Houzz’s community of more than 65 million homeowners and home design enthusiasts and more than 2.7 million active home remodeling and design professionals have come together to predict 2022 trends in kitchen, bath, and outdoor design, as well as advances in universal design and sustainability.
The 10 top home design trends from Houzz are:
Multiple window banks
One way to deliver light and bright rooms is with plenty of windows that stream in natural light, which is why long banks of multiple windows, sometimes on two or even three walls are being used to create a space full of light, breeze, and views. Houzz anticipates homeowners to go with expansive runs of windows in 2022.
Casual and Collected
While the 2021 U.S. Houzz Kitchen Trends Study confirmed that all-white kitchens remain dominant, layered looks are gaining in popularity. Dressed-up, collected style caught on last year, which Houzz predicts will continue into 2022, albeit in a more casual, less-polished approach with softer, lighter paint colors, raw wood tones and a mix of cabinet fronts and styles.
Long and linear backsplash tile
White subway tile is a classic look for a kitchen backsplash, but many homeowners are searching for a modern twist on the material. White ceramic four-by-12-inch tile appears to be the answer because the rectangular shape lends a timeless feel while its elongated form gives it a fresh, updated appearance.
While the general function of cabinetry hasn’t changed much over the years, the inside of cabinets has dramatically shifted. Pullouts bring pantry items from the back of cabinets to the front. Special shelves lift heavy appliances from a lower cabinet to countertop height. Drawer dividers organize plates and bowls. Houzz sees cubbies for towels, hidden storage for laundry hampers, and more on the rise for 2022.
Multiple showerheads and sprays
More than half (55%) of homeowners who update their shower during a bathroom renovation choose a rain shower head, almost a quarter (23%) go for dual shower heads and 16% add body sprays, according to the 2021 U.S. Houzz Bathroom Trends Study. In addition to multiple shower heads, bathroom design pros on Houzz recommend installing a handheld sprayer, too, which can be used for rinsing shaved legs, cleaning the shower walls, or washing pets and kids.
Aging in place in style
These days, Houzz says universal design prioritizes products and features that look as good as they are functional. Some grab bars, for example, come in trendy finishes like champagne bronze or matte black, and hide their function as a towel bar, doing double duty while still meeting the Americans with Disabilities Act guidelines. Other accessible design features like curbless showers, non-slip flooring and shower benches have become desirable and stylish features for homeowners of all ages.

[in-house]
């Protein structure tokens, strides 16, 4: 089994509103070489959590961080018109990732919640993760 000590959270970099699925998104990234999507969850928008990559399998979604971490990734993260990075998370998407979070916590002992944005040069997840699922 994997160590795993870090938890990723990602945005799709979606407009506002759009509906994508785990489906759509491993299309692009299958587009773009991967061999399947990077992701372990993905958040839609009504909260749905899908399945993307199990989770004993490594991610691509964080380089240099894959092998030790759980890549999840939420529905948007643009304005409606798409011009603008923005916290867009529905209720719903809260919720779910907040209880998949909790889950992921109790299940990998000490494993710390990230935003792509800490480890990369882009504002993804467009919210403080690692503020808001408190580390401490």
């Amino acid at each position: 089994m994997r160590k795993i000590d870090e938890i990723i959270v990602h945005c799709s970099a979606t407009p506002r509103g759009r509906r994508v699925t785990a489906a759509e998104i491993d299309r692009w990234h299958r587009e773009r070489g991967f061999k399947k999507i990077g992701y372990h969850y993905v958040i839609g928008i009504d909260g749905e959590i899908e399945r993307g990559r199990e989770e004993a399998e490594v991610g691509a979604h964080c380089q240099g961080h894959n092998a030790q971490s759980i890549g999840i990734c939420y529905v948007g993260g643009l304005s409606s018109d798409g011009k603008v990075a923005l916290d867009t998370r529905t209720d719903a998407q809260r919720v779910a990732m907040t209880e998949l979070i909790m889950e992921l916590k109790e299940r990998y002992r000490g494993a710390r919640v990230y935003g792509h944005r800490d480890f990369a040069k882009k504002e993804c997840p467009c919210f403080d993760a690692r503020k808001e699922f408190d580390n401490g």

Heated bathroom floors
When Houzz asked more than 50 home design and remodeling professionals on Houzz what bathroom feature they most recommend to homeowners, one element rose above the rest: heated floors. A cold tile floor can ruin a spa-like experience, and heated floors are relatively inexpensive and easy to install during a renovation, making this feature a no-brainer.
Desirable sustainability and efficiency
Sustainable building practices have long been a focus of environmentalists, but recent shifts in the global dialogue have brought the benefits for individual homeowners to the forefront, sparking a new wave of adoption. High-performance windows and solar panels help homeowners reduce energy use, which can also help homeowners save money. Native trees and grasses can help create water-efficient landscapes, but also attract pleasing wildlife. When personal benefits have a positive collateral impact on the world, everyone benefits.
Outdoor living rooms that look like indoor rooms
Houzz search data has shown that people want their backyards to be relaxing extensions of their interior living spaces. There have been major advances in outdoor materials in recent years, allowing manufacturers to create stylish and durable outdoor sofas, tables, rugs, chairs and decor. Add an outdoor fireplace, maybe a TV, and the line between indoors and out seemingly disappears.
As homeowners increasingly expand their available living space to the outdoors, many are hiring landscape pros on Houzz for screens, fences, plantings and other strategies that help create intimate spaces and separation from neighbors, or block an undesirable view. This might look like a vine-covered pergola, an outdoor screen around a private dining spot, or fencing for an outdoor shower or hot tub. Standalone structures are used as home offices, gyms, meditation areas or as extended living spaces to house relatives or kids who had to stay home from college due to the pandemic.
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